Even the burger-flippers at McDonald's probably have some McWackers.

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    HALOOOOO.... EARTH CALLING.

    You are working in a BUNKER. It is made of concrete and reinforced steel bars and grid sheets wired together to provide the strength and tension for the concrete.

    The steel is all tied together, making for one VELY VELY impressive aerial.

    As moisture content of some amount is inherent in concrete by its nature, your signals are dumped to earth.

    In otherwords you are sitting inside a signal dead zone.

    PS. Do you use those rockets to get to the fire in a hurry?
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    Yeah.. if the weak audio is system-wide, with every radio, and consistently indoors (or however you describe being in the bunker ), that's likely gonna be the issue.

    Many departments in big cities have issues within things like subway or highway tunnels and such. If you think this is the problem, maybe contacting one or more of those agencies to find out what they did could help you...

    --j.

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    Another possibility is that your speaker is just full of crud, dust, pocket lint ect. My radio wasn't as loud as the rest of the crew. Got the radio guru to give it a cleaning . Improved the performance alot.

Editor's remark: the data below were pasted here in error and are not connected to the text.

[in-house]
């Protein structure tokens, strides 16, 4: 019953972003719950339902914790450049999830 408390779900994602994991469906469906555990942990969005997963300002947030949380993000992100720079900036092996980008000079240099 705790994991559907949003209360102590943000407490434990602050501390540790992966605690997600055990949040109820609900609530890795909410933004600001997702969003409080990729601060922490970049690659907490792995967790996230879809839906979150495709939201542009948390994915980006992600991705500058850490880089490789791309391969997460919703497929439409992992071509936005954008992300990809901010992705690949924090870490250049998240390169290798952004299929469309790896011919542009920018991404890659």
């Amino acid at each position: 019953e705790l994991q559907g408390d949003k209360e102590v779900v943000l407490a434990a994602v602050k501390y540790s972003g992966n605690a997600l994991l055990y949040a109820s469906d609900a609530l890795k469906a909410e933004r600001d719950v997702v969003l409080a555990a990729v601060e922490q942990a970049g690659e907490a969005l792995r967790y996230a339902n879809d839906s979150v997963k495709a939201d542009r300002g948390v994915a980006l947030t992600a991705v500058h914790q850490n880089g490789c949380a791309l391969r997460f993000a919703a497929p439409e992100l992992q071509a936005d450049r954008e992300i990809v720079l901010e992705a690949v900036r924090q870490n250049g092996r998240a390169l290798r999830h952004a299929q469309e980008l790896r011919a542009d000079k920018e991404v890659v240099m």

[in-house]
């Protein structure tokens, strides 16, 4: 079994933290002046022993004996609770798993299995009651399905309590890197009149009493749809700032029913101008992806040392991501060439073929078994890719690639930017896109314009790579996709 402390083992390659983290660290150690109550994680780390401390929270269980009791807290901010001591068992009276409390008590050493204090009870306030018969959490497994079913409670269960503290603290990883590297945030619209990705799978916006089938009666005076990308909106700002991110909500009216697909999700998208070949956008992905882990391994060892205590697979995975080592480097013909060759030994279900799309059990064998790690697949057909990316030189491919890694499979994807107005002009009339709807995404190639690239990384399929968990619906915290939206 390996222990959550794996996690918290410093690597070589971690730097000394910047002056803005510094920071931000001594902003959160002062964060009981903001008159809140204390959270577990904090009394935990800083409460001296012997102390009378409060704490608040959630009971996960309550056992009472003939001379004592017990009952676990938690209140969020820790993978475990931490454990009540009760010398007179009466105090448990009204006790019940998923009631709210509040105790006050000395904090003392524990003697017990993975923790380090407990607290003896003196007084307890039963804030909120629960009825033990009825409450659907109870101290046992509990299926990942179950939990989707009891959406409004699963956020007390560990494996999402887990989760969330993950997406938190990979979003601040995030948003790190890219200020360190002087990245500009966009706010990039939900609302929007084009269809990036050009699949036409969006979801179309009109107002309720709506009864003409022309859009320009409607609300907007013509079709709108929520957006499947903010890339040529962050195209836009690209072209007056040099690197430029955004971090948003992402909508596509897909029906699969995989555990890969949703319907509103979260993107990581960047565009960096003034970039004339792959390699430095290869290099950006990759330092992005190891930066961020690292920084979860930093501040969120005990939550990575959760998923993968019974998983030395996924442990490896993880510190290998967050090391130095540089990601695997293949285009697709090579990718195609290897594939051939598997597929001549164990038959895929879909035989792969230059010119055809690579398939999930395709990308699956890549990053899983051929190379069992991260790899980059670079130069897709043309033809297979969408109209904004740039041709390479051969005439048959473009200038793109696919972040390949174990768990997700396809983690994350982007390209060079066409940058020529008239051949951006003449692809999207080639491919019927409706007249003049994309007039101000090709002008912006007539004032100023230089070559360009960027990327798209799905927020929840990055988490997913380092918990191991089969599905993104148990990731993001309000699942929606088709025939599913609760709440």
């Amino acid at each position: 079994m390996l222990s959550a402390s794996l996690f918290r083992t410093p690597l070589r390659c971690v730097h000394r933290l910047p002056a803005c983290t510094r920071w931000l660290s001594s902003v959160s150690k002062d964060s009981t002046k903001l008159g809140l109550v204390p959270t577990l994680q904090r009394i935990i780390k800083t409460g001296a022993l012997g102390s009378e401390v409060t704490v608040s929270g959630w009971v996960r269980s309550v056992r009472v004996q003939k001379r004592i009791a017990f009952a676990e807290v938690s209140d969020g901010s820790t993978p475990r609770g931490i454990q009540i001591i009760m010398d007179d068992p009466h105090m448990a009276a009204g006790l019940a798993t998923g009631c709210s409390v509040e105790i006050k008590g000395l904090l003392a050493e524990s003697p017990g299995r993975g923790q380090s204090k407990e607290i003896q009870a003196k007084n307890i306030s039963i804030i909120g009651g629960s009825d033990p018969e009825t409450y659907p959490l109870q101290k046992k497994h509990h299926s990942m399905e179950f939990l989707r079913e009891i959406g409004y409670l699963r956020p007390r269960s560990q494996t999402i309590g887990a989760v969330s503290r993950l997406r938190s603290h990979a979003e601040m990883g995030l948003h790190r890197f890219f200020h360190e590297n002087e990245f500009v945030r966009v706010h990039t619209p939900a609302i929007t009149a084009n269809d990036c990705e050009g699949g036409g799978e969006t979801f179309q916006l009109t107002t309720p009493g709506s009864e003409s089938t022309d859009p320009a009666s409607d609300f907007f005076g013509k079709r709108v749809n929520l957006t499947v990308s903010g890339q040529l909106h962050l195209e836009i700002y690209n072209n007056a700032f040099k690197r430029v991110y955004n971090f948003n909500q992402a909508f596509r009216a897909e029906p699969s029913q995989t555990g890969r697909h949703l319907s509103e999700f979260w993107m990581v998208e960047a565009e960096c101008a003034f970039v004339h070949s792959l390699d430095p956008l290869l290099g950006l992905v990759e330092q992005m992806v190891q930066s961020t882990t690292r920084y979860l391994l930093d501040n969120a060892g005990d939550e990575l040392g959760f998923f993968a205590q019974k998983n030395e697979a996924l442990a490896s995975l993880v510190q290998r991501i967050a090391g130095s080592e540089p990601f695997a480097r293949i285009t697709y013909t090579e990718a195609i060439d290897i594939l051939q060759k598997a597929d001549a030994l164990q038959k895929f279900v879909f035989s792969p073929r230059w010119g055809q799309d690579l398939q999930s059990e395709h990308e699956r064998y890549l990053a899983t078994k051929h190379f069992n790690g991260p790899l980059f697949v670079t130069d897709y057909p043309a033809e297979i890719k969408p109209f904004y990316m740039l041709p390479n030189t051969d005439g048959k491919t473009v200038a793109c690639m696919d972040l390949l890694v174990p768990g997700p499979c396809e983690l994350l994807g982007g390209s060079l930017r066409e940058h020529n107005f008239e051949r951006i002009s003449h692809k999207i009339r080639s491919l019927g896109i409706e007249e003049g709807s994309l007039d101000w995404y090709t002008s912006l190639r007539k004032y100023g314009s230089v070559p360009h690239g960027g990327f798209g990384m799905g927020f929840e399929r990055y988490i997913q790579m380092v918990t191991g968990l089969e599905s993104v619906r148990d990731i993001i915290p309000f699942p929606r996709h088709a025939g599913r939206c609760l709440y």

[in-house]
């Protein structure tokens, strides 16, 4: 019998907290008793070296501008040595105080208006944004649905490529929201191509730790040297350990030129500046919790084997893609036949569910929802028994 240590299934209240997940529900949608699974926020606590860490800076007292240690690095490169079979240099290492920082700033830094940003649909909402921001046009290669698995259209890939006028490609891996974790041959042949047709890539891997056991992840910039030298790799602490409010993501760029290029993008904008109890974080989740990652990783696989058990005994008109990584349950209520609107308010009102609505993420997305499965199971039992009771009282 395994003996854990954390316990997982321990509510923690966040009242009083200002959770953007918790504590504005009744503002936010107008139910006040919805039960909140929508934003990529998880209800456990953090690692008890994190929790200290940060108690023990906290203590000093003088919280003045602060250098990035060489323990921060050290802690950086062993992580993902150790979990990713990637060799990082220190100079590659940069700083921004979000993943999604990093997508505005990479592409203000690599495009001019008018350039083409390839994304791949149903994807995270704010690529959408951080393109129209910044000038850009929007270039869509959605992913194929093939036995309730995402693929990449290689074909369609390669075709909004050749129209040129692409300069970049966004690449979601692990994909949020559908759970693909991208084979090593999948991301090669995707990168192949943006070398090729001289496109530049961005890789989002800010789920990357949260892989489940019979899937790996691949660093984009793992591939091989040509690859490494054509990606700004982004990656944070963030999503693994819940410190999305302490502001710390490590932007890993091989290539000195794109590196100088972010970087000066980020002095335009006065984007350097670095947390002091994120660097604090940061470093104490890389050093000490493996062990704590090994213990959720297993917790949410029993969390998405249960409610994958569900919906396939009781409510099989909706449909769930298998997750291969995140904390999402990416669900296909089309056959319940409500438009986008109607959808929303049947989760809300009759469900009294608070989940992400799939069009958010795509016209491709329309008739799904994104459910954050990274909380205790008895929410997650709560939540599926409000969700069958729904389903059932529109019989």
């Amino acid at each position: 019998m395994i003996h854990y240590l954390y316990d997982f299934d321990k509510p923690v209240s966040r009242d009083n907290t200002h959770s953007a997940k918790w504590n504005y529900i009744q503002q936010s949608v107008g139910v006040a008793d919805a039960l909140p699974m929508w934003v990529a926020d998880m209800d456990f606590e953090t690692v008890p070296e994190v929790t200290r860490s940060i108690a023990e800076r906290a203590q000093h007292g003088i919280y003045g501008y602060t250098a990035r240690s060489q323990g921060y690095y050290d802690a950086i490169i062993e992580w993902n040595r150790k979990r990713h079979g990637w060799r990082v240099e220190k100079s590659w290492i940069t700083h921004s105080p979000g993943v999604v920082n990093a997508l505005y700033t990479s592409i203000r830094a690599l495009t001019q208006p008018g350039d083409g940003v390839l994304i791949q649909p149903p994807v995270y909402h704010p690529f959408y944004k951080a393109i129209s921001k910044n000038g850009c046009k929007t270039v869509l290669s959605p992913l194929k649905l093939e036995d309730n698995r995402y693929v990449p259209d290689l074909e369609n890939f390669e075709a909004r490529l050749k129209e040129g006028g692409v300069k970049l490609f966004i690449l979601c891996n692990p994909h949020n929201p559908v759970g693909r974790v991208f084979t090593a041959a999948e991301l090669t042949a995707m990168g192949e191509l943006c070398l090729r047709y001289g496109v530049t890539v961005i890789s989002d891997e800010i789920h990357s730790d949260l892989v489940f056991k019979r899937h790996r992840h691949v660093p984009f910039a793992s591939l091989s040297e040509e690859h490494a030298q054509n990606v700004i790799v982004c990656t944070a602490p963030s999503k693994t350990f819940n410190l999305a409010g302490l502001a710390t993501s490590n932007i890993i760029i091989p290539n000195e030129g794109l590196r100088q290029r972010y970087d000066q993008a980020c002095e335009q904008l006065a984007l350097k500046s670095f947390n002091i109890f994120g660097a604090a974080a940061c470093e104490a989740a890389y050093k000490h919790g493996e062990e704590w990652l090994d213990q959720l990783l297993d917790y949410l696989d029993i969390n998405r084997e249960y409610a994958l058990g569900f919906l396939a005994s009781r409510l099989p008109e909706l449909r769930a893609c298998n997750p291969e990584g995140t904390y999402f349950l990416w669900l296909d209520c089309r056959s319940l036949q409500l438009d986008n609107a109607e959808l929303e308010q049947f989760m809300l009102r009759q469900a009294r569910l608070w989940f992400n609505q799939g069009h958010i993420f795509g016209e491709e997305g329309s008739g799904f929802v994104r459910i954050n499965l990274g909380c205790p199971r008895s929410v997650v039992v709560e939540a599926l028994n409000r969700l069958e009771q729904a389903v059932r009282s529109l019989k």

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    I'm guessing this problem is taking place outside as well, not just inside the bunker. Yes, obviouslt if you are in a bomb shelter, it is not going to work very well. All that steel puts your signal right to ground before it even gets out of the building. Chances are you wouldn't get "low audio", you would just get "nothing".
    Even the burger-flippers at McDonald's probably have some McWackers.

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    How is it that working at an OLD 'Nike Zeus' missle base is classififed in any manner?

    All the Nike Zeus missles were pulled from active duty in the mid to late 60's when it became apparent that the nuclear threat from the Soviet Bloc would be on a the tip of an ICBM rather than a Bear bomber.
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    Yes I realize im getting nothing in the bunker---I could just yell to the dispatcher down there anyway. My "problem" is that if your standing outside and have the volume cranked it is hard to hear.

    Kiwi it aint the launch thats hard---its the dang'n sudden stop at the end.
    I dont suffer from insanity, I enjoy every minute of it.